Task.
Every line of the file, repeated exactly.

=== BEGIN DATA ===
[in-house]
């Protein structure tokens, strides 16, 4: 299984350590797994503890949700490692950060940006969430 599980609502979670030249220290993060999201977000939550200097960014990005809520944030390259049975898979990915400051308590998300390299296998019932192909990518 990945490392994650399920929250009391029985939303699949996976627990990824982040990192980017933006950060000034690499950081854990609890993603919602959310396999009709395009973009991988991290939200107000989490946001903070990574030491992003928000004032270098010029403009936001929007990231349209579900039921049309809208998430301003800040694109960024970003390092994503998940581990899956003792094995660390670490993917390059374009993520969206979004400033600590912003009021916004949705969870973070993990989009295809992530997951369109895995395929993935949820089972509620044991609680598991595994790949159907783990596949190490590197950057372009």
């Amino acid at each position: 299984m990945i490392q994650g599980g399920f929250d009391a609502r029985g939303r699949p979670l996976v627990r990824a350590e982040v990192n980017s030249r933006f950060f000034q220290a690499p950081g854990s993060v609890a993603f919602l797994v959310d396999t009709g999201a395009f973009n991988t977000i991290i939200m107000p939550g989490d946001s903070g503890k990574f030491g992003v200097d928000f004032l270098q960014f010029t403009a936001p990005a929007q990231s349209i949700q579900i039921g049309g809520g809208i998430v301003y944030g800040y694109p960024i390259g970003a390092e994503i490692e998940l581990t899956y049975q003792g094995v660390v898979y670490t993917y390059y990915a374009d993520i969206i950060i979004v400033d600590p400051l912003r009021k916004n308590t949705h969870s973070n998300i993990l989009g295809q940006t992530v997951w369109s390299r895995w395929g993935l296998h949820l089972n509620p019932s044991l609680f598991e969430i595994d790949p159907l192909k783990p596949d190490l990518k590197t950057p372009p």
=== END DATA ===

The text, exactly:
[in-house]
């Protein structure tokens, strides 16, 4: 299984350590797994503890949700490692950060940006969430 599980609502979670030249220290993060999201977000939550200097960014990005809520944030390259049975898979990915400051308590998300390299296998019932192909990518 990945490392994650399920929250009391029985939303699949996976627990990824982040990192980017933006950060000034690499950081854990609890993603919602959310396999009709395009973009991988991290939200107000989490946001903070990574030491992003928000004032270098010029403009936001929007990231349209579900039921049309809208998430301003800040694109960024970003390092994503998940581990899956003792094995660390670490993917390059374009993520969206979004400033600590912003009021916004949705969870973070993990989009295809992530997951369109895995395929993935949820089972509620044991609680598991595994790949159907783990596949190490590197950057372009």
């Amino acid at each position: 299984m990945i490392q994650g599980g399920f929250d009391a609502r029985g939303r699949p979670l996976v627990r990824a350590e982040v990192n980017s030249r933006f950060f000034q220290a690499p950081g854990s993060v609890a993603f919602l797994v959310d396999t009709g999201a395009f973009n991988t977000i991290i939200m107000p939550g989490d946001s903070g503890k990574f030491g992003v200097d928000f004032l270098q960014f010029t403009a936001p990005a929007q990231s349209i949700q579900i039921g049309g809520g809208i998430v301003y944030g800040y694109p960024i390259g970003a390092e994503i490692e998940l581990t899956y049975q003792g094995v660390v898979y670490t993917y390059y990915a374009d993520i969206i950060i979004v400033d600590p400051l912003r009021k916004n308590t949705h969870s973070n998300i993990l989009g295809q940006t992530v997951w369109s390299r895995w395929g993935l296998h949820l089972n509620p019932s044991l609680f598991e969430i595994d790949p159907l192909k783990p596949d190490l990518k590197t950057p372009p």